Yucatan gastronomy

Yucatecan – Mayan Gastronomy. It is an example of the culinary miscegenation of Mexico . Still without losing its independent indigenous identity and with its versatility together with the incorporation of foreign elements from the entry of the Conquistadores it has given a unique result. But this is still maintained in a process of assimilation of new techniques and products to adapt them to the ancient tradition.

Summary

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  • 1 Description
  • 2 Foreign influences
  • 3 main ingredients
  • 4 Examples
  • 5 External links
  • 6 Source

Description

Mexican gastronomy, as in many other countries, has been regionalized, and Yucatecan among them, has been a product where the numerous native elements have been exploited to the maximum, but also the exchange of flora and fauna from other places: pineapple , the groundnut ( peanut ), among others from American South . Of Europe they joined it the wheat , the lettuce , the mint , the pork , beef, milk and cheese. Of Asia and the Middle East continent Asian chicken, the rice, onion, garlic, pepper, citrus, tamarind, almond, carrot and sugar cane. At the end of the 19th century , a new addition to culinary culture arrived in the styles of Lebanese immigration to Yucatan as examples of the rich range of elements that make up this Yucatecan gastronomy. And lately, there are the penetration of other signs of influence, such as those of the Americans who increasingly influence this culinary culture.

According to a popular saying: “You can go to Yucatan before or after the end of the World”, however this certifies that one can imagine a place where the roots and culture of the people are inextricably linked losses in time and intertwined with the history of American miscegenation. As in many other places in the country, Central America , the Caribbeanand from South America, food becomes an extension relating history to landscape, from legend to magic. In this great trilogy of turkey, venison and wild boar (peccary), seasoned with annatto (bija), or red errand and spices from overseas, the origins of a gastronomic taste that has survived to this day are guessed, and in which the dishes of one of the most famous cuisine in Mexico and in the world appear with surprising versatility .

Tasting the recipe of Yucatecan food is an experience where the enigma of the Mayan words interwoven with Castilian and a surprising rainbow of unsuspected flavors are combined. The culinary miscegenation, resulted in some dishes of unmatched delicacy. The culinary delights of typical Yucatecan cuisine are made from a mix of Mexican and European flavors. A little history will explain the strong European influence: at one time, the Yucatan Peninsula was considered a land of difficult access and very far from the rest of Mexico. The mountainous terrain and the few roads isolated the Peninsula.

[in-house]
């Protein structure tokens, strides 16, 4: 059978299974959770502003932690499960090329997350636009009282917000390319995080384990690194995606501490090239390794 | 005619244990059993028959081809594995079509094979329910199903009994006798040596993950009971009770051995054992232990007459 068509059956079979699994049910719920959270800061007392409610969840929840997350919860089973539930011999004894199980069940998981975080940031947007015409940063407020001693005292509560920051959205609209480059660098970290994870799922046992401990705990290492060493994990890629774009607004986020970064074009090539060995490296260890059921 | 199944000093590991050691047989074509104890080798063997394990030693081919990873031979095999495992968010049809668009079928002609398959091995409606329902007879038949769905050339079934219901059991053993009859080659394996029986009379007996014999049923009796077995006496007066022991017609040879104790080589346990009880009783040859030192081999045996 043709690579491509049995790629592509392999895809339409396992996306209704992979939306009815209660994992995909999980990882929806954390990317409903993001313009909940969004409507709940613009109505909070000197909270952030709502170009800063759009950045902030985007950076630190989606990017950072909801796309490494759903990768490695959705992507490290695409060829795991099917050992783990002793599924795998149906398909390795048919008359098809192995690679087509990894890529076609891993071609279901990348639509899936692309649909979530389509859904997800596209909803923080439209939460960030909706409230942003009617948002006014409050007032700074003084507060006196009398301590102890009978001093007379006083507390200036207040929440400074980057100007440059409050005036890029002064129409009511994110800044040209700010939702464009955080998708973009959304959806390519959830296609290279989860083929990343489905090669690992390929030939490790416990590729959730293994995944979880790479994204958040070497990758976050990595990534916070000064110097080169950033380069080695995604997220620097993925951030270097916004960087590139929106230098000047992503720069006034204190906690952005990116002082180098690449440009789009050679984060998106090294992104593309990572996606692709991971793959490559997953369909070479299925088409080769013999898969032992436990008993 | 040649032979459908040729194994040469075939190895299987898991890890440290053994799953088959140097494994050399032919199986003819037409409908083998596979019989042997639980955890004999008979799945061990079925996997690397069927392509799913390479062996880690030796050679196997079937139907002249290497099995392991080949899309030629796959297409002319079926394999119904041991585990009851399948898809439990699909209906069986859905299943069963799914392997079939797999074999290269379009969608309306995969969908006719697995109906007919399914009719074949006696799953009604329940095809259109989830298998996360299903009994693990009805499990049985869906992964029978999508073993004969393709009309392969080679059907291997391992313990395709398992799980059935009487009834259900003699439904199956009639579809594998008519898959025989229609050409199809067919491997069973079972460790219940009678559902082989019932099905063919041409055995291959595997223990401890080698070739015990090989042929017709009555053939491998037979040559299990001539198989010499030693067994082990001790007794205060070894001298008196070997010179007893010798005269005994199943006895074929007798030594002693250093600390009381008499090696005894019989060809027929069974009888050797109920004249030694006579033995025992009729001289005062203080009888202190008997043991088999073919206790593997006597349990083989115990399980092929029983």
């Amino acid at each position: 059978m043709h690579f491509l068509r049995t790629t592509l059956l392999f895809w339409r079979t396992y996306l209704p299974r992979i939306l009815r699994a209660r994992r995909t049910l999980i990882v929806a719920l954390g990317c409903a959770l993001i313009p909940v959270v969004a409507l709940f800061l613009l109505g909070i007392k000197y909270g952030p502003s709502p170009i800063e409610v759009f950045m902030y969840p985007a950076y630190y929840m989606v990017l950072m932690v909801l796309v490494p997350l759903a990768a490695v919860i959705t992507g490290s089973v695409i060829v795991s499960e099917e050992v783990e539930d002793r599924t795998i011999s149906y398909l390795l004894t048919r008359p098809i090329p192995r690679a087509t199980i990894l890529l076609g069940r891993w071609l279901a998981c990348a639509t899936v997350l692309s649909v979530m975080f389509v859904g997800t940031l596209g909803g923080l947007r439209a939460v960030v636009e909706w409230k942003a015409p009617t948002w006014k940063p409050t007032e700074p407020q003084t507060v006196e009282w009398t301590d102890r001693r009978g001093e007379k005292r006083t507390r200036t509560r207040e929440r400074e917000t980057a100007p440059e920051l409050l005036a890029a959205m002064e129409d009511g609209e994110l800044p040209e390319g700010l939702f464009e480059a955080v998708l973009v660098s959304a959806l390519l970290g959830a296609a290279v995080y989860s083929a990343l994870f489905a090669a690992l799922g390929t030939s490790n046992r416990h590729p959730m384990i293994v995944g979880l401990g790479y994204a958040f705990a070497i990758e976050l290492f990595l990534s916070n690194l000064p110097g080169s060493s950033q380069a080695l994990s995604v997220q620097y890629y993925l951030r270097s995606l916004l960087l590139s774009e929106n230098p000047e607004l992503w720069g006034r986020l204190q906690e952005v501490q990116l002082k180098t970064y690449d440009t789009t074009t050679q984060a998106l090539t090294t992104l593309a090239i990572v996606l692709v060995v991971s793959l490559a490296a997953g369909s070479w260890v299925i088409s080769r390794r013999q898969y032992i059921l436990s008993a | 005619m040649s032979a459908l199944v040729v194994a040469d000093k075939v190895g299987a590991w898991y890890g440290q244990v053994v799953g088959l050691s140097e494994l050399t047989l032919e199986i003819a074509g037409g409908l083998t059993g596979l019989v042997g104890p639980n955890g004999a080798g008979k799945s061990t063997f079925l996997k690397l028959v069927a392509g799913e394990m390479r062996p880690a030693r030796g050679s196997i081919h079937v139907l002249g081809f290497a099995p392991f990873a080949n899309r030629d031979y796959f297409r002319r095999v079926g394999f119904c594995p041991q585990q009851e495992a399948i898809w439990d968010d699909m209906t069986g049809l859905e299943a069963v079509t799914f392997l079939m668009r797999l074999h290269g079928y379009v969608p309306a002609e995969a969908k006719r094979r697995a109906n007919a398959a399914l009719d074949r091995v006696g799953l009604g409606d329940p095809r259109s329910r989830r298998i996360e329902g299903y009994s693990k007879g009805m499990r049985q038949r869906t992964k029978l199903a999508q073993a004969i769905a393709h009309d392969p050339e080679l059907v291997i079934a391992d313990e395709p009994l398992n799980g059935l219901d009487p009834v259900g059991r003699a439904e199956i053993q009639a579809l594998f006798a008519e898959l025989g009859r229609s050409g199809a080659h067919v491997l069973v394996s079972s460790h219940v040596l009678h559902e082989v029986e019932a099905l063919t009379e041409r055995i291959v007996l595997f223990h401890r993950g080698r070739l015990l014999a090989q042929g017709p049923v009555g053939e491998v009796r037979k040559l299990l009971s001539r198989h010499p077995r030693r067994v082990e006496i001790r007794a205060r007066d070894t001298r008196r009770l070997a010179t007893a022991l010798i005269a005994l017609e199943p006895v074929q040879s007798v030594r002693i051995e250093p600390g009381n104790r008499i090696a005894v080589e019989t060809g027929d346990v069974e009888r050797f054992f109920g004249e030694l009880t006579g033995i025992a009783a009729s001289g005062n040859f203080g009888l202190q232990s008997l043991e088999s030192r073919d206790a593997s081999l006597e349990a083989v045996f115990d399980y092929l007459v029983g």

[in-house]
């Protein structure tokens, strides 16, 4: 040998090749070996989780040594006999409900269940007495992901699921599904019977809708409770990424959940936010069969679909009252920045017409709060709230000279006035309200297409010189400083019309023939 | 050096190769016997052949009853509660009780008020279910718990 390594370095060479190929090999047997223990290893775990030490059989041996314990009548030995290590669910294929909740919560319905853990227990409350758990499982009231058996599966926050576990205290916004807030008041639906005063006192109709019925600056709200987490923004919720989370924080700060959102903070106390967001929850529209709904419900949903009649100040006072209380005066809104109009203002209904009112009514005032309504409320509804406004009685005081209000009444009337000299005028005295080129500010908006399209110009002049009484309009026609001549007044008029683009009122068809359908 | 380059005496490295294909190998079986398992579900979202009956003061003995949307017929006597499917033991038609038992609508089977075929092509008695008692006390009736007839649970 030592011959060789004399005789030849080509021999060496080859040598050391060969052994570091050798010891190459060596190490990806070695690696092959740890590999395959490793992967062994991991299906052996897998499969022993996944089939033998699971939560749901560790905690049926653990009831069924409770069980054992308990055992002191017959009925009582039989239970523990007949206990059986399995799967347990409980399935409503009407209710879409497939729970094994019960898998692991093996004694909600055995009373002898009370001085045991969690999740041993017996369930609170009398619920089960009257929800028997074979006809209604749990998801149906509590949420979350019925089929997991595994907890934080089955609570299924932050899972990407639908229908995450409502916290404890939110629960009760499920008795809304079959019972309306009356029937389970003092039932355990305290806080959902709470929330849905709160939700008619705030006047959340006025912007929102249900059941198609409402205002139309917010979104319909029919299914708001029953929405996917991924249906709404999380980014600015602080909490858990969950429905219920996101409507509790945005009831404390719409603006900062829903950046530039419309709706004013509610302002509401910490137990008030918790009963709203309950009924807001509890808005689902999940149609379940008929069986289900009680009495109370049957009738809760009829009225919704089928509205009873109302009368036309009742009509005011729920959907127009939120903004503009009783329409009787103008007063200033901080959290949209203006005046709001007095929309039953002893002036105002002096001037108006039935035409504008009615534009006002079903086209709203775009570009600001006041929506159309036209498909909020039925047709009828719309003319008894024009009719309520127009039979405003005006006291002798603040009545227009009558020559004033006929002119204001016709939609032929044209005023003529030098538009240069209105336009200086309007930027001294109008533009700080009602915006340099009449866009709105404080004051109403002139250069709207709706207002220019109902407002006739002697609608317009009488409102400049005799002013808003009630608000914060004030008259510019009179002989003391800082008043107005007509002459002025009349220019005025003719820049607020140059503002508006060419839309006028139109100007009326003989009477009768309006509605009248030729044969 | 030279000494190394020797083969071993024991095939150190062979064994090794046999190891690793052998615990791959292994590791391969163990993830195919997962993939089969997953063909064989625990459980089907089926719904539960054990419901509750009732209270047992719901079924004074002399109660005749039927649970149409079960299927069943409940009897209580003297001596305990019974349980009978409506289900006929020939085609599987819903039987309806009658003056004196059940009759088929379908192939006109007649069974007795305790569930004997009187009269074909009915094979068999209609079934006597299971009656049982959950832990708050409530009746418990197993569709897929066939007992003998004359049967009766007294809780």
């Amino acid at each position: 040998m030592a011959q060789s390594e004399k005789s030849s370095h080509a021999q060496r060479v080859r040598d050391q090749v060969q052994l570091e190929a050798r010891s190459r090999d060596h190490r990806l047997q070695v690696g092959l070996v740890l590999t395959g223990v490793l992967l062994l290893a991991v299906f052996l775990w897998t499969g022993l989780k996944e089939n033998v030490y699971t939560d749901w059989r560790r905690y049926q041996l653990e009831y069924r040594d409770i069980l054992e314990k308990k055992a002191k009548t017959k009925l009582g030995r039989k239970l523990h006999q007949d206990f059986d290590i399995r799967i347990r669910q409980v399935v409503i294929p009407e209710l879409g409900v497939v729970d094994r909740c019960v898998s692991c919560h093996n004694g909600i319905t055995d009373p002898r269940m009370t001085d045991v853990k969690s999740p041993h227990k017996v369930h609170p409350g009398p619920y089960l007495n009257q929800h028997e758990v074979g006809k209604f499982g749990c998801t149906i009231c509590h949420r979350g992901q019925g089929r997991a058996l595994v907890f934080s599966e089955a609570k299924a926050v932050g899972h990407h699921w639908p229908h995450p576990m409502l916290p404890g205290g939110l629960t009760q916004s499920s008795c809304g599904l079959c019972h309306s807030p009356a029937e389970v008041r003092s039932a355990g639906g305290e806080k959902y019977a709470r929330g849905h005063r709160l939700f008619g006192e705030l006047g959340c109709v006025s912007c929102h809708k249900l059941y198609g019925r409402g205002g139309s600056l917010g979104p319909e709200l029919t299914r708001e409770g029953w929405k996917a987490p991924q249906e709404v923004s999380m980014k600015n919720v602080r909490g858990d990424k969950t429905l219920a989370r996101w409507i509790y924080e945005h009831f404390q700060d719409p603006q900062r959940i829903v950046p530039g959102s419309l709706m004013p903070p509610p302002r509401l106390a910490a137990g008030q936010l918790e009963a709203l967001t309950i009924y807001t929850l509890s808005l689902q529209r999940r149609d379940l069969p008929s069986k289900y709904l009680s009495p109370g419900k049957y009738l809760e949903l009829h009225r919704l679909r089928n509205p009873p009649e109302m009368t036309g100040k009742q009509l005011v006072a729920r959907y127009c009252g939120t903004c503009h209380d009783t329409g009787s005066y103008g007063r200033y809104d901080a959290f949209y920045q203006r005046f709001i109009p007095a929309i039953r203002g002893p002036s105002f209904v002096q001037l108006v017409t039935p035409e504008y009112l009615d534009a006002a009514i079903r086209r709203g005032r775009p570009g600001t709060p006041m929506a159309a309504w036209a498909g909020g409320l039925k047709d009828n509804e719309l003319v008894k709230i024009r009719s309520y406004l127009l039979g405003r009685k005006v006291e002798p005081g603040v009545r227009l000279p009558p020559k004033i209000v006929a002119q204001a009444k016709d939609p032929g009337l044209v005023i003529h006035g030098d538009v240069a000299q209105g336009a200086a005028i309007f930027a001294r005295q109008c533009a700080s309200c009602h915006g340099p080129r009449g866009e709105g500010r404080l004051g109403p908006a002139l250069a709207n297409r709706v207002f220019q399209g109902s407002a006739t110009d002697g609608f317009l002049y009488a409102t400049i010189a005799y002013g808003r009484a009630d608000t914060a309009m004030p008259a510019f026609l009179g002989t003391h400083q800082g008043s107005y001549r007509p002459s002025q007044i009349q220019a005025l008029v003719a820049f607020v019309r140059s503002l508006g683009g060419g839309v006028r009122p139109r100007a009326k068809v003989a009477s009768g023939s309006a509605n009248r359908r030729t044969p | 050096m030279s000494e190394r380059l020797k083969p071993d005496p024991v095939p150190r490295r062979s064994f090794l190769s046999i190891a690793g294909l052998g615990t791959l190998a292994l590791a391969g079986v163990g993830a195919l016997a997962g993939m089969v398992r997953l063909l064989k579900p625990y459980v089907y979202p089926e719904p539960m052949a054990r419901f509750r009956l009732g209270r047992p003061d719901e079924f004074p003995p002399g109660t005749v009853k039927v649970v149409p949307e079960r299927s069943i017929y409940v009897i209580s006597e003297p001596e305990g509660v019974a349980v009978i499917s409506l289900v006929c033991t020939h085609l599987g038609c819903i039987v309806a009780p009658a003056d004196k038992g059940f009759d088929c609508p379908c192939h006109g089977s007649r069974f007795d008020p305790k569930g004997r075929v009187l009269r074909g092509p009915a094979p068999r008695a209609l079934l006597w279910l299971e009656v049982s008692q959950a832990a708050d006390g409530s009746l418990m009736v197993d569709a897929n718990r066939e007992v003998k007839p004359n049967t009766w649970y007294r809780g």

Foreign influences

Having ports and cultural and commercial deals with Europe (especially France ), New Orleans and Cuba , the Yucatecans were influenced in dress, architecture and cuisine, by these countries and other cities. It is interesting to follow the process of the culinary meeting, to determine the modifications of Spanish dishes and pre-Hispanic cuisine, under the demands of the flavors accustomed by both peoples.

It was a necessity to take advantage of the fruits and products of the land and supply with them what, due to their cost, could not be brought from distant Europe, in addition to the fact that popular indigenous food was, and continues to be, essentially vegetarian, since the meat was reserved for the festivities and the upper classes; while the conquered conquerors were carnivores par excellence.

The Conquistadores imposed the consumption of its meat (and the native one) and taught the use of butter, but the achiote (bija) replaced to some degree the pepper, although the use of garlic and onion began; Tortillas and most vegetables such as chaya, quelite, pumpkins, epazote, macal (malanga), sweet potato (sweet potato), cassava, jicama, beans, among many others were imposed.

This was how mestizo cuisine arose, since Spanish stew was forced to abandon chickpeas that were replaced by Iib (American white beans endadadera) and búul, with which the Yucatecan stew and beans with pork were born. And the current three-meat stew is the Yucatecan version of the Cuban ajiaco. But they also took the cheese of the conquistadors in addition to adding it to the beans, filling it with meat.

In addition to the food, the drinks presented the same opulence, the daily drink was chocolate, “the tasty foam” made with Soconusco or Tabasco cocoa, flour, cinnamon and eggs. In this way they suspended the spiciness of the chilies (peppers), although those that increased their consumer culture like the modern one was in Europe and not in America. However, the Mole poblano appeared as far back as 1668 in America when the first chocolate shop in Paris had just opened.

Main ingredients

Corn cultivation in pre-Hispanic Mexico .

Yucatecan traditional cuisine basically derives from the Hispanic and Mayan cultures. The taste that characterizes it depends on the combination of recipes and ingredients that give rise to it. Its typical flavor is recognized by the predominance of the seasonings used in its season. Corn, as in all Mesoamerica, is also an essential component of Yucatecan food, and is consumed abundantly. The habanero chile and products made with corn dough accompany most of the Yucatecan dishes. The dishes are mainly based on pork, venison, turkey and a large amount of seafood derived from the great peninsular coastline.